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  • Writer's pictureJohn Kim

HHS Calls to Reschedule Marijuana: Why This Matters

Updated: Sep 3, 2023

Before get into the monumental shift in cannabis policy signaled by the U.S. Department of Health and Human Services (HHS), it's essential to understand two critical terms: rescheduling and descheduling.

Rescheduling involves changing the classification of a substance within the Controlled Substances Act (CSA). Currently, marijuana is a Schedule I drug, implying it has a high potential for abuse and no accepted medical use. Rescheduling would move it to a different category, recognizing its potential benefits and reducing the associated penalties.

Descheduling, on the other hand, would remove marijuana from the CSA entirely, treating it more like alcohol or tobacco and allowing for broader regulatory freedoms.

With this in mind, let's get into why the HHS's call for the rescheduling of marijuana is making waves.

Since 1970, marijuana's status as a Schedule I drug under the CSA has branded it as highly dangerous and void of medical benefits. The HHS's call marks a potential shift from this long-held belief, reflecting the years of advocacy and changing public opinion about the substance.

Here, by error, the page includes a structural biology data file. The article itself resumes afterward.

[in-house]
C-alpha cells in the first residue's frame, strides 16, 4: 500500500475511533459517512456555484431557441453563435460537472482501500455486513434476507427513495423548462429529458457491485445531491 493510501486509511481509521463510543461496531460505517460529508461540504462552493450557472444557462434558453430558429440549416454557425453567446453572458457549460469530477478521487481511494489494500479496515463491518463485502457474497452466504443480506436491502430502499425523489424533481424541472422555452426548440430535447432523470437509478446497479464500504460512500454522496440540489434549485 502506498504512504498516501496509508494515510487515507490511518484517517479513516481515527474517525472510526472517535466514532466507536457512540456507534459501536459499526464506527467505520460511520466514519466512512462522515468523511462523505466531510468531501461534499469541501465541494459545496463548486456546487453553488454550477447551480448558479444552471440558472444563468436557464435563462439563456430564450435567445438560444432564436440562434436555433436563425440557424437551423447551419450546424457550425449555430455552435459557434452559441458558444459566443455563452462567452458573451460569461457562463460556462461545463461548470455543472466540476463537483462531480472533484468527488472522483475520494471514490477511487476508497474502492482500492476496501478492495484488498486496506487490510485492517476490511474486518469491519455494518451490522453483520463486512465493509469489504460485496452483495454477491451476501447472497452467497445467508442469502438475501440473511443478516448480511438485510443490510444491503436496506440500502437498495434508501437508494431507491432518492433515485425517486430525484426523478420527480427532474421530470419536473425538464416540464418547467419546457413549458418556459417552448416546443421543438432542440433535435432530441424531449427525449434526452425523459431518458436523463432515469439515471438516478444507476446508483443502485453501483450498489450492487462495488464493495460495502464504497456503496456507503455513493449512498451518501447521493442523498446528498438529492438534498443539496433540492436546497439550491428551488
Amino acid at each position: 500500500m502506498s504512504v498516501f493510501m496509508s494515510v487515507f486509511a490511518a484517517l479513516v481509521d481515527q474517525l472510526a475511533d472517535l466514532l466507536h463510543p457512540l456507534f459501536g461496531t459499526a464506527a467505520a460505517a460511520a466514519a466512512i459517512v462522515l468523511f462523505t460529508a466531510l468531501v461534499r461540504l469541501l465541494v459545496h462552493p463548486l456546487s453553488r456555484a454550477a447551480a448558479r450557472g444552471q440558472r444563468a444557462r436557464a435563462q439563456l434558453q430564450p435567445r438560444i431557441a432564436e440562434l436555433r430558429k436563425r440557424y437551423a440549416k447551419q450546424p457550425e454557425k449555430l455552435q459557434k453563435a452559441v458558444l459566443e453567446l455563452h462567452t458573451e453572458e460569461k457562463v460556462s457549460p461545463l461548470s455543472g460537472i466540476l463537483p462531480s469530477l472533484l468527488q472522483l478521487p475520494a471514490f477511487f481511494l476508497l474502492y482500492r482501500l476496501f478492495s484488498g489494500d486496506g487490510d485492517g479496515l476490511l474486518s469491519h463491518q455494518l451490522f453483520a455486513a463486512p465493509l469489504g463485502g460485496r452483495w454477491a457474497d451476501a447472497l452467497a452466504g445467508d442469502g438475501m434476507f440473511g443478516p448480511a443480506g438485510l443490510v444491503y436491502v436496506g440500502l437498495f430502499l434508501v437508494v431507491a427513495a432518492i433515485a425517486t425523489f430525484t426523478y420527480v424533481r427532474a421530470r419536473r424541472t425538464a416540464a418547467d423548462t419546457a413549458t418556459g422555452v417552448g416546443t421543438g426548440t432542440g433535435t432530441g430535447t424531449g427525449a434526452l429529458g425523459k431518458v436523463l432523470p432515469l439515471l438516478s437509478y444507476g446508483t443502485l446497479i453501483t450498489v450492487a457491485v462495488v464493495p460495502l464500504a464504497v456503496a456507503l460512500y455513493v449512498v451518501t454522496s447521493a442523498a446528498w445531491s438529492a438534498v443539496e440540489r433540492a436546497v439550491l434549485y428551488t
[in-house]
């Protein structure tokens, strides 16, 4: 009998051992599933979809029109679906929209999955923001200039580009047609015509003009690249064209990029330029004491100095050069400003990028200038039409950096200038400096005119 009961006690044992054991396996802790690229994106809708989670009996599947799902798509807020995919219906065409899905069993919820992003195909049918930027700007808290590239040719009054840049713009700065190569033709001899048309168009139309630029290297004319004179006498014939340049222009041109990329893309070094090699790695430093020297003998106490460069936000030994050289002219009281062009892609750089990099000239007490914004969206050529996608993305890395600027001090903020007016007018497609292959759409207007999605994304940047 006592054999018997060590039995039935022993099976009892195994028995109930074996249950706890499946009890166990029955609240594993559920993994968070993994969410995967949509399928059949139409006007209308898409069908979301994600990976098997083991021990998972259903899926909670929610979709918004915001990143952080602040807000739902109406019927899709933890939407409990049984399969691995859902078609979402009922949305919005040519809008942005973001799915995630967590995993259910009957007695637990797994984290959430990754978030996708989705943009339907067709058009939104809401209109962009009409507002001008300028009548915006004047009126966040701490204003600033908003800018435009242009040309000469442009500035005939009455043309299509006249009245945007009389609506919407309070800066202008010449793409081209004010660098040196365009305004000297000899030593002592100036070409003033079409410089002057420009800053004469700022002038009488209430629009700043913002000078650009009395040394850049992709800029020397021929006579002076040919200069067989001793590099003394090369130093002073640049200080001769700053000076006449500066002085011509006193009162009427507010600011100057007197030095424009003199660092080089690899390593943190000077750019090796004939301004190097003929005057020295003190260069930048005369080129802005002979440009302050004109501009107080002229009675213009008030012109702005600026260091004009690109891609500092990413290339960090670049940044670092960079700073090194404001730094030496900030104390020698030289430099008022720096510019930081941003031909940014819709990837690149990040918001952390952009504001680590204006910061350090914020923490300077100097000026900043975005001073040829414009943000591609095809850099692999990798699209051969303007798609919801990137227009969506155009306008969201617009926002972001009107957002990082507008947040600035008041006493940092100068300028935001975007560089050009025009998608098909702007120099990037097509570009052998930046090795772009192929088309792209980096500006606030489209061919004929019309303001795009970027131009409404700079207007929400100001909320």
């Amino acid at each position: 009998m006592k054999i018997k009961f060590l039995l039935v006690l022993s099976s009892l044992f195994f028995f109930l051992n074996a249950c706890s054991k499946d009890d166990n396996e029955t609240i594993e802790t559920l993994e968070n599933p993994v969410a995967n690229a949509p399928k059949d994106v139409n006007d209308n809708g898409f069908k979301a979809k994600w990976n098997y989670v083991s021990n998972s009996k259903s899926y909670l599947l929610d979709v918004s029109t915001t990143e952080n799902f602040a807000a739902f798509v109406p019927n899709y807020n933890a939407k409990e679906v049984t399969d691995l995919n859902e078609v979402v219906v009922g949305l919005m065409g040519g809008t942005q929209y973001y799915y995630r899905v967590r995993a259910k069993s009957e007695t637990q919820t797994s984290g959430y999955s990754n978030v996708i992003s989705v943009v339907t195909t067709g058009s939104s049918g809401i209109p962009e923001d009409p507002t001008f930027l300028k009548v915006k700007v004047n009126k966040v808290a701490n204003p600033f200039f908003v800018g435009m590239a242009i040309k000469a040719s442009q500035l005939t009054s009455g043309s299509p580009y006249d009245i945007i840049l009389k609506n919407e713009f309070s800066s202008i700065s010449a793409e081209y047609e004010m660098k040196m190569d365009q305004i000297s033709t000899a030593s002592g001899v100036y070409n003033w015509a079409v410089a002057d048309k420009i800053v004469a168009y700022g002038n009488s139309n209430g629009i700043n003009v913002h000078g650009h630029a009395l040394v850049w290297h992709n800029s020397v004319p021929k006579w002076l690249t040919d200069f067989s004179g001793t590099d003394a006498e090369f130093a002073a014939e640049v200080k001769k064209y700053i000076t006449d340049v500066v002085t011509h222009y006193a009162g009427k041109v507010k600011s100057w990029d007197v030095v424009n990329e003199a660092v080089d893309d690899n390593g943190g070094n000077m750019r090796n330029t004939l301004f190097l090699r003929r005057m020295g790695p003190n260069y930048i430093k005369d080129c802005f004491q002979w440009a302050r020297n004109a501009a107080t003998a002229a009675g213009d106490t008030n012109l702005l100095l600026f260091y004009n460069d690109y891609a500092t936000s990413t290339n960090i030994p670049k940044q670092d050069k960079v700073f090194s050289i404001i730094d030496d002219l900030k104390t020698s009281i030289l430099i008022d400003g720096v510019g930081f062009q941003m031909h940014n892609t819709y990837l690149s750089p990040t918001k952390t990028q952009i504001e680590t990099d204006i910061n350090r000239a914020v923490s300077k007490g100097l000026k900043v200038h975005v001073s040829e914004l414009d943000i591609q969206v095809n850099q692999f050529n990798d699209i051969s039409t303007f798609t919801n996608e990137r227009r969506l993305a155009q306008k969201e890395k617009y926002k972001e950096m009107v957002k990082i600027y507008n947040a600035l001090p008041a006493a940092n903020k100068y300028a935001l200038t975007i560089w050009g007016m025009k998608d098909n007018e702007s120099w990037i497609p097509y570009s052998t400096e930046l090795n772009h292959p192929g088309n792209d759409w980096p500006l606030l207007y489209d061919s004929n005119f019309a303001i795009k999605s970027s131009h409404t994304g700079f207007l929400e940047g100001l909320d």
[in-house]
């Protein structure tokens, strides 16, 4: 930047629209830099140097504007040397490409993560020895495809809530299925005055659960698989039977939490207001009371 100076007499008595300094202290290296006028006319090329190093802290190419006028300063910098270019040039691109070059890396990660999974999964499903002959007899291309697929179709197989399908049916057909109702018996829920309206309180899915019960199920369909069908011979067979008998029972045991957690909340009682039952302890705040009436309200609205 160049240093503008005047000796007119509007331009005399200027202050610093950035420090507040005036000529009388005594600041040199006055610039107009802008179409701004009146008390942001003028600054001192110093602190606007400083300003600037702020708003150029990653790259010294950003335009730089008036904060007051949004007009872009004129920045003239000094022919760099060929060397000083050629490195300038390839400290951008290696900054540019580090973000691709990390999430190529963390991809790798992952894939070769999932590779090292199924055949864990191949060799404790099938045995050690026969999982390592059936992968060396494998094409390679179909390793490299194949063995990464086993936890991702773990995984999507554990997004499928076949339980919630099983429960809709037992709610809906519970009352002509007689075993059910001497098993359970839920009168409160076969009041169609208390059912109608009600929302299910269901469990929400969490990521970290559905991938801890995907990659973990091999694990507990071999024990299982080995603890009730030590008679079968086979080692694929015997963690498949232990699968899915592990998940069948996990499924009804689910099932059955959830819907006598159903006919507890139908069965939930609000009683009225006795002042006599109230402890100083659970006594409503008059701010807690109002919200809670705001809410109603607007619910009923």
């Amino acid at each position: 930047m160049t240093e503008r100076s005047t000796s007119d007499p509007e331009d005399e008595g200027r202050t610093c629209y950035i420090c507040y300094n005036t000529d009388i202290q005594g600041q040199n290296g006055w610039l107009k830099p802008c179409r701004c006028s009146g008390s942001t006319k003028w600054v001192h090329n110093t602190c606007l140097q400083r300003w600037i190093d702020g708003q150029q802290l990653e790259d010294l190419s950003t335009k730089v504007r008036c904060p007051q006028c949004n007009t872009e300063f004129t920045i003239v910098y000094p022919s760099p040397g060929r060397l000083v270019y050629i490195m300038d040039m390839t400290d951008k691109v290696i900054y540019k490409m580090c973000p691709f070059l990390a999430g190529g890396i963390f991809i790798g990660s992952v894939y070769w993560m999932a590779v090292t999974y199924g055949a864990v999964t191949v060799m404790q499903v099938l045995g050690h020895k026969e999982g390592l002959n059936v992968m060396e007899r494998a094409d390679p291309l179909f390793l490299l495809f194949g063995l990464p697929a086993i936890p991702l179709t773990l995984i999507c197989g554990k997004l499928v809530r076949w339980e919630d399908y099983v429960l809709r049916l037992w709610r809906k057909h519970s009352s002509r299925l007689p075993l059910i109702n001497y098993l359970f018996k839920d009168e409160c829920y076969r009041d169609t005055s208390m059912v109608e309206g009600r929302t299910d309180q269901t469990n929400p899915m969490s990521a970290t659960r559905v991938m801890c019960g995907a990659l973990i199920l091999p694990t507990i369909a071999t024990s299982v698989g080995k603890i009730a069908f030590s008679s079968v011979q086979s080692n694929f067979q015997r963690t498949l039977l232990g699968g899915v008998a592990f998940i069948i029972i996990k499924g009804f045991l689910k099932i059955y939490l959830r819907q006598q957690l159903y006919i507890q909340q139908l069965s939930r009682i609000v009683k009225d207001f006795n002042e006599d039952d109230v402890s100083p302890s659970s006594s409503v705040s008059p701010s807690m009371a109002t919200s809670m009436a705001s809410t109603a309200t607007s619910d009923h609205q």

Being a Schedule I substance, marijuana faces strict research constraints. Rescheduling could open the gates for scientists to conduct more in-depth studies on its therapeutic potential, benefits, and risks, leading to better-informed public policies and medical applications.

A change in marijuana's scheduling status can create a more predictable landscape for states keen on establishing their own cannabis policies. Without the overhang of stringent federal restrictions, states might feel more emboldened to move forward with legalization efforts, benefiting both medicinal and recreational users.

An improved regulatory setting could invite more investments into the burgeoning cannabis industry. Issues like restricted access to banking and financial services, which many cannabis businesses currently grapple with due to federal constraints, might become things of the past. This could mean more job opportunities, business growth, and increased tax revenues.

The HHS's advocacy for rescheduling marijuana is more than just a bureaucratic move. It's a potential harbinger of a more progressive, research-backed, and socially just approach to cannabis policy. Stakeholders, advocates, and consumers alike have reasons to be cautiously optimistic.

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